What is saliva?
Saliva is an aqueous solution that constantly moistens the oral cavity.
Saliva is a secretion from the main and secondary salivary glands. It is an organic and inorganic component that consists of proteins, including important enzymes for digestion and anti-bacterial agents. Its composition includes chlorine, sodium, potassium, fluoride, calcium, magnesium, and proteins. In addition, there are also the epithelial cells, blood cells, and microorganisms in the mouth.
It is estimated that saliva may have one million microorganisms from 300 different strains per millilitre.
What are salivary glands?
There are four main salivary glands. Two sublingual and two parotids.
These sublingual glands are below the tongue and have two drainage canals, which end in orifices behind the central and inferior incisors. These orifices are responsible for saliva excretion in the mandible.
Parotids are located in the posterior part of the maxilla. Inside every cheekbone, there are orifices that serve as exits for the parotid.
From these canals, saliva is released and softens the bolus.
Why is saliva important?
Saliva helps with digestion, while protecting teeth and preventing their demineralisation. It is rich in calcium and phosphorus, which compensate for the acid demineralisation of the teeth, contributing to its continuous remineralisation. Small cavities can be healed if the causes are eliminated.
The digestive process is simple where saliva is involved, as it makes easier to empty the stomach. Abdominal distension after food ingestion is due to a full stomach.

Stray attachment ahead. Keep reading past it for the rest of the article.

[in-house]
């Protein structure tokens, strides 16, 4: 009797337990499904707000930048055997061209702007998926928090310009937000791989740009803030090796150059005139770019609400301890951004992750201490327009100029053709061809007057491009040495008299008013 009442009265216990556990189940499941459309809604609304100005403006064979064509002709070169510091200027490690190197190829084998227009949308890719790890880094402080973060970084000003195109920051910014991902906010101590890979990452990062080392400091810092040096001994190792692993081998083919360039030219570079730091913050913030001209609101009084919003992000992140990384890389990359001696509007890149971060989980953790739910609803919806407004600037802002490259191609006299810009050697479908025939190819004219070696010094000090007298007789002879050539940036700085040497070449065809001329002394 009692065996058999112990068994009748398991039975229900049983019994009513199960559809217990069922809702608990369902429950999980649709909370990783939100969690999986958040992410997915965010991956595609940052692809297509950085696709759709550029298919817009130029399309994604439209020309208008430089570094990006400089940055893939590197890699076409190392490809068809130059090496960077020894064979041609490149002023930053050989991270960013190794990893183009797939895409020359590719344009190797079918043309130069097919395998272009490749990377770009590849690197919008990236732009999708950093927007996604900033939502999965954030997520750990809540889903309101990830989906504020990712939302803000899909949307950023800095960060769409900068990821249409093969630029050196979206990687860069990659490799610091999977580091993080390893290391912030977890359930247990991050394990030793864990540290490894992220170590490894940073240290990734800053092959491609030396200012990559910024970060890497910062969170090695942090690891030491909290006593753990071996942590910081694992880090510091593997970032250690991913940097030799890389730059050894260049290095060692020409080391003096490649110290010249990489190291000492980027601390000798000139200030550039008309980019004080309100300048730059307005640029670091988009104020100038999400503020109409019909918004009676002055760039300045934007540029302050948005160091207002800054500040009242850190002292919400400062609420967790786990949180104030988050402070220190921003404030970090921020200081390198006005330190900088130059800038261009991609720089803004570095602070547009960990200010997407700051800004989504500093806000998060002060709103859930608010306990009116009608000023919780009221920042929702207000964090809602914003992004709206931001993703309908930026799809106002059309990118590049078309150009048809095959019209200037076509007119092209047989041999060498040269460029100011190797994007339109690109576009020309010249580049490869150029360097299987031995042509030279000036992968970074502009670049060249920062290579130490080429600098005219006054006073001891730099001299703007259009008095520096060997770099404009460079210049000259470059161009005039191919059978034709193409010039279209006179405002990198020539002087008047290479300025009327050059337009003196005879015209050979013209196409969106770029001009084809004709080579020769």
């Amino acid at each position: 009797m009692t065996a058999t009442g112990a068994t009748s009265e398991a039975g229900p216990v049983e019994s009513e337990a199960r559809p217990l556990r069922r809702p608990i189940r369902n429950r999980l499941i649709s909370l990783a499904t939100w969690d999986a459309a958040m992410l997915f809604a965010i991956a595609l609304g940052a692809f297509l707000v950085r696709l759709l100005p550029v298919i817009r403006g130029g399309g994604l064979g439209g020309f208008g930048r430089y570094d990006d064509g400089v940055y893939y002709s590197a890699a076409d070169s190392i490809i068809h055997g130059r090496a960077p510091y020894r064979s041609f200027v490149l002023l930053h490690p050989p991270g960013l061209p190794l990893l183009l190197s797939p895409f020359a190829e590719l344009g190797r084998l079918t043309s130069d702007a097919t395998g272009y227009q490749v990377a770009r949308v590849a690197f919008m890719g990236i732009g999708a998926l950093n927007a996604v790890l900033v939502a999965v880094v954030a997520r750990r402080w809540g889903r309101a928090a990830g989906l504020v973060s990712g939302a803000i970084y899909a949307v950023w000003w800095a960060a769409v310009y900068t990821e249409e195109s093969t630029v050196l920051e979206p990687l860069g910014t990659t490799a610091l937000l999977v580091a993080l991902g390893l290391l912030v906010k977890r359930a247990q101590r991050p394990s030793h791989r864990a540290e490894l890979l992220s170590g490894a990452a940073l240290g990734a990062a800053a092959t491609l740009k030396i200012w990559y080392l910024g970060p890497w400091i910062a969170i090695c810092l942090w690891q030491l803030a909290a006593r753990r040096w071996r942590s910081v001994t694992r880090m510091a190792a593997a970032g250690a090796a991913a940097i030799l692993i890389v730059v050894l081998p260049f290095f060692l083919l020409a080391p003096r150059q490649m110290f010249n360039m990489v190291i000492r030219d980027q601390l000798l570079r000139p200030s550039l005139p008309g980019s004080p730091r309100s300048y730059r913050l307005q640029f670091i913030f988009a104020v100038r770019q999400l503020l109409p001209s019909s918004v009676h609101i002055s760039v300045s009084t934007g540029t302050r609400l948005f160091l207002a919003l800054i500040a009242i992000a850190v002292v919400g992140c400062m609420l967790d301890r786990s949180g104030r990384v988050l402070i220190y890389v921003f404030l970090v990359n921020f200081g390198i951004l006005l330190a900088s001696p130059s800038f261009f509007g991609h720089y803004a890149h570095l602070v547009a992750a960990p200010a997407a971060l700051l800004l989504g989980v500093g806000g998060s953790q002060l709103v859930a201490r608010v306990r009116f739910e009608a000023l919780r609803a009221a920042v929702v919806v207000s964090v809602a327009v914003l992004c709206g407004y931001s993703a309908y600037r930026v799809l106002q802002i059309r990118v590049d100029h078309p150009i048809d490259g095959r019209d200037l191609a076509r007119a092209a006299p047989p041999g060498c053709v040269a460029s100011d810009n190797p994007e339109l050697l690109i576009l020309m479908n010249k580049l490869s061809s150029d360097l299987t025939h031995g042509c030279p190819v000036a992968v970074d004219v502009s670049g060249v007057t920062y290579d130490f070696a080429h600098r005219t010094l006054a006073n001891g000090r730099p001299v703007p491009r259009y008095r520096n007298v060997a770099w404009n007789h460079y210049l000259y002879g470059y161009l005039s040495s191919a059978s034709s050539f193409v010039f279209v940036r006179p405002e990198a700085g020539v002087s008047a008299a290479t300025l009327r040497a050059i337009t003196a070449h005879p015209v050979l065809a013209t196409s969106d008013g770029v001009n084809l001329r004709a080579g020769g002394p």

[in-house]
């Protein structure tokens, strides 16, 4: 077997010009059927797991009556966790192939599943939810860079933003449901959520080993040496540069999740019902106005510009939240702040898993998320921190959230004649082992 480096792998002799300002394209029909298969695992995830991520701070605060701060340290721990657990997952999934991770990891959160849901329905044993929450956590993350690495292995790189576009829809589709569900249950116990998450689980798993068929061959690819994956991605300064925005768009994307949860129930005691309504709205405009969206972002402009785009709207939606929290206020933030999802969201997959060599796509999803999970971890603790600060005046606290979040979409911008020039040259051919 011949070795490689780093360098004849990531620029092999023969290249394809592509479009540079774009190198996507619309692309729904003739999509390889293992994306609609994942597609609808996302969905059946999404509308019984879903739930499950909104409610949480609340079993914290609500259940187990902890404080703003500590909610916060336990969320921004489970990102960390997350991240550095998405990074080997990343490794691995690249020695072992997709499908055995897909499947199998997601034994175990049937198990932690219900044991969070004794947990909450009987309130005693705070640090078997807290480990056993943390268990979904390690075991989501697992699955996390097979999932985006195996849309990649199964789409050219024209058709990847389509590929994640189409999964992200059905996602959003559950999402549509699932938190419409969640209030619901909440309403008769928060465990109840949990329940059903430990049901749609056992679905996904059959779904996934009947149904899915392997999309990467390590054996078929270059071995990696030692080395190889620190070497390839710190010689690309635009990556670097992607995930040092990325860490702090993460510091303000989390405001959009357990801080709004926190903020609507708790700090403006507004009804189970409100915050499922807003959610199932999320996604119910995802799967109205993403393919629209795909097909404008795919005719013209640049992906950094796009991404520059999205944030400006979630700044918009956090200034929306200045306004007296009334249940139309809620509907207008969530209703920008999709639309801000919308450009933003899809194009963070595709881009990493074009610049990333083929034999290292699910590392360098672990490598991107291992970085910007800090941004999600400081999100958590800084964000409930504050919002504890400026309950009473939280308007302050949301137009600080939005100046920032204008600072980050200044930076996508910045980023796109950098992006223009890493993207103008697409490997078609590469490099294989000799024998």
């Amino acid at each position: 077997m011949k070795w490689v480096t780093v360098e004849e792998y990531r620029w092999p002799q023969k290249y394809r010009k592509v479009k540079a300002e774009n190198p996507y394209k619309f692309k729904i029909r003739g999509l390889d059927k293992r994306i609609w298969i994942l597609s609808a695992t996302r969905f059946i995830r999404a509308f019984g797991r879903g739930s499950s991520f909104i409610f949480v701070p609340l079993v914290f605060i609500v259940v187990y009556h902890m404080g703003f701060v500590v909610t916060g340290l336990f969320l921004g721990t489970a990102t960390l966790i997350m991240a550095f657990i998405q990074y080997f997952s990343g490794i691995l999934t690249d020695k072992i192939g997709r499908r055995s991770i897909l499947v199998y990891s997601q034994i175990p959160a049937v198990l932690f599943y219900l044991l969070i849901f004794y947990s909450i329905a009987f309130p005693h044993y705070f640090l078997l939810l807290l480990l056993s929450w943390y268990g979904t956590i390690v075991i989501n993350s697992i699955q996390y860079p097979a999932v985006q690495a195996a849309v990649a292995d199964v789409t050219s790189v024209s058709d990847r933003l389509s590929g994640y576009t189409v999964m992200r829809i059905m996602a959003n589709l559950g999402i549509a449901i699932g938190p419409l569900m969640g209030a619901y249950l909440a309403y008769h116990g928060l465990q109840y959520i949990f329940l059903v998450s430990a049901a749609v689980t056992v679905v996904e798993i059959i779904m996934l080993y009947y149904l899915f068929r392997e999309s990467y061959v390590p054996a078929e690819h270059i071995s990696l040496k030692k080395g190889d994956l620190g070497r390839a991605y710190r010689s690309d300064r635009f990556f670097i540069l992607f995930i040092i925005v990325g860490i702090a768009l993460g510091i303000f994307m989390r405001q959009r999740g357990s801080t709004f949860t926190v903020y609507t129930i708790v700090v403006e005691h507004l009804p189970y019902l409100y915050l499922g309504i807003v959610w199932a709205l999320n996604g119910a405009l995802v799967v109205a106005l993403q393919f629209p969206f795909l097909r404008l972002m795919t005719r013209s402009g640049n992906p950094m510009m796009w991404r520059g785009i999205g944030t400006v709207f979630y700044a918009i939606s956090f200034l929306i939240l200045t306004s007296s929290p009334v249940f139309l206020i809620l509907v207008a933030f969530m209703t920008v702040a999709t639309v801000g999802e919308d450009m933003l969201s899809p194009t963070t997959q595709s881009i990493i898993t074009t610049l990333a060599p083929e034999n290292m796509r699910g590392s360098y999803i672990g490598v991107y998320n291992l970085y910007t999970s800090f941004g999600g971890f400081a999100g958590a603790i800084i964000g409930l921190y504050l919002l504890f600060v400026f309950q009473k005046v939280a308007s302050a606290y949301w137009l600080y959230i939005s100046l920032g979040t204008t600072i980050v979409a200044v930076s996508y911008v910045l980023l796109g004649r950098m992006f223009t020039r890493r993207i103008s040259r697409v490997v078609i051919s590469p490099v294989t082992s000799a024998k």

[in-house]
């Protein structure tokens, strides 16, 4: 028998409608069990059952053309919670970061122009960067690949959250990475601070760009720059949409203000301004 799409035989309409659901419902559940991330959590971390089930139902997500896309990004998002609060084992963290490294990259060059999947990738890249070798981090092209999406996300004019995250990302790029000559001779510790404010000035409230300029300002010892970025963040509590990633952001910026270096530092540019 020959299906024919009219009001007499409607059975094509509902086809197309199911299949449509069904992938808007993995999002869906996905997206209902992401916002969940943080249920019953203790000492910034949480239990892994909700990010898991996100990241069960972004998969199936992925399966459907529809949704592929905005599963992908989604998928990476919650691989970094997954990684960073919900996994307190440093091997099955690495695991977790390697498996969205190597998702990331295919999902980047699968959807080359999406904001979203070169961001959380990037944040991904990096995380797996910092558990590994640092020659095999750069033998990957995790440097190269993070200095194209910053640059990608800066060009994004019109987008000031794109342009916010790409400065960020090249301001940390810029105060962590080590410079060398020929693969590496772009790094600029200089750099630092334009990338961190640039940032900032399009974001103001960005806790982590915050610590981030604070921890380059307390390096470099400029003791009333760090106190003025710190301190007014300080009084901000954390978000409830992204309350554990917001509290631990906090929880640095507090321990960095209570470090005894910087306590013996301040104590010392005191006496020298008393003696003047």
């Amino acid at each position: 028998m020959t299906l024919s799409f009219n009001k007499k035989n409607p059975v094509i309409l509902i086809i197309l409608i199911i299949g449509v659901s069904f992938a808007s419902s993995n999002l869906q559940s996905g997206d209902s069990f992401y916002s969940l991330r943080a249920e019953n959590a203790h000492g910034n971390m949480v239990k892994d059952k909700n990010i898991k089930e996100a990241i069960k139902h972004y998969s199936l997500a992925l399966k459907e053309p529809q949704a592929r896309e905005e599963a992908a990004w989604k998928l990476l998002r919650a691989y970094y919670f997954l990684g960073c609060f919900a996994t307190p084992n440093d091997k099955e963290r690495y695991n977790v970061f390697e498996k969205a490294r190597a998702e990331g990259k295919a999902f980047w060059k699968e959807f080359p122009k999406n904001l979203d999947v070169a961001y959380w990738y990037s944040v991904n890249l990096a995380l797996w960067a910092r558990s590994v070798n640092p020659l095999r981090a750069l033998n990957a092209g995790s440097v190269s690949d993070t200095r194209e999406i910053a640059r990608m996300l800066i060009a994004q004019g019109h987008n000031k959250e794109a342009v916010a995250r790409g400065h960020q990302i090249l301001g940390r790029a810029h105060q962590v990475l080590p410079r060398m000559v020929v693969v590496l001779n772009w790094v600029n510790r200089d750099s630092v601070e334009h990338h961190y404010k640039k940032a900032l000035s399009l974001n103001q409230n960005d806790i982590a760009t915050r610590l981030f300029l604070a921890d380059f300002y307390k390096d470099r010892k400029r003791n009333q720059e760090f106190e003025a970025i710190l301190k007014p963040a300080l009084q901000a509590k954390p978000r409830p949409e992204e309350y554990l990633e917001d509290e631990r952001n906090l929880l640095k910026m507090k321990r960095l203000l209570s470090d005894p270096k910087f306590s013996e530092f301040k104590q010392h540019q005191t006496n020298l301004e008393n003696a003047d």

Saliva helps you to speak properly.
It allows taste receptors to detect different food flavours.
The lack of saliva will undermine the use of removable prostheses, as it will make the adherence to the mucosa more difficult. Saliva acts as a connection between the prosthesis and gums with a retentive goal, which contributes to stability.
Saliva acts as a protection by decreasing bacterial propagation and creating a healthy oral environment. It has an anti-bacterial function and eliminates toxic substances caused by bacteria. Saliva is an organic fluid, which is constantly produced to keep the oral mucosa humid.
Saliva has an antiseptic action, despite the frequency of oral mucosa lesions and the contamination caused by microorganisms of the oral flora. Thus, an infection will rarely occur due to immunological factors that exist in the saliva.
Xerostomia (dry mouth) caused by age, medications, and systemic diseases such as diabetes contribute to an unbalanced oral environment. The risk of tooth decay and gum diseases, such as gingivitis and periodontitis, will increase significantly. Without saliva, the chewing and swallowing of solid food will become painful, even if it is accompanied by water intake.
Curiosities about saliva… did you know?
- Men produce more saliva than women do during rest.
- The production varies in accordance with age. The highest production level is between 6 and 14 years old and it will decrease from the age of 20.
- Saliva can have microorganisms that may be transmitted from person to person and is responsible for diseases such as mumps.
VitaCentre Medical Reference- Reviewed by VitaCentre Dental Clinic Staff on April 30, 2020.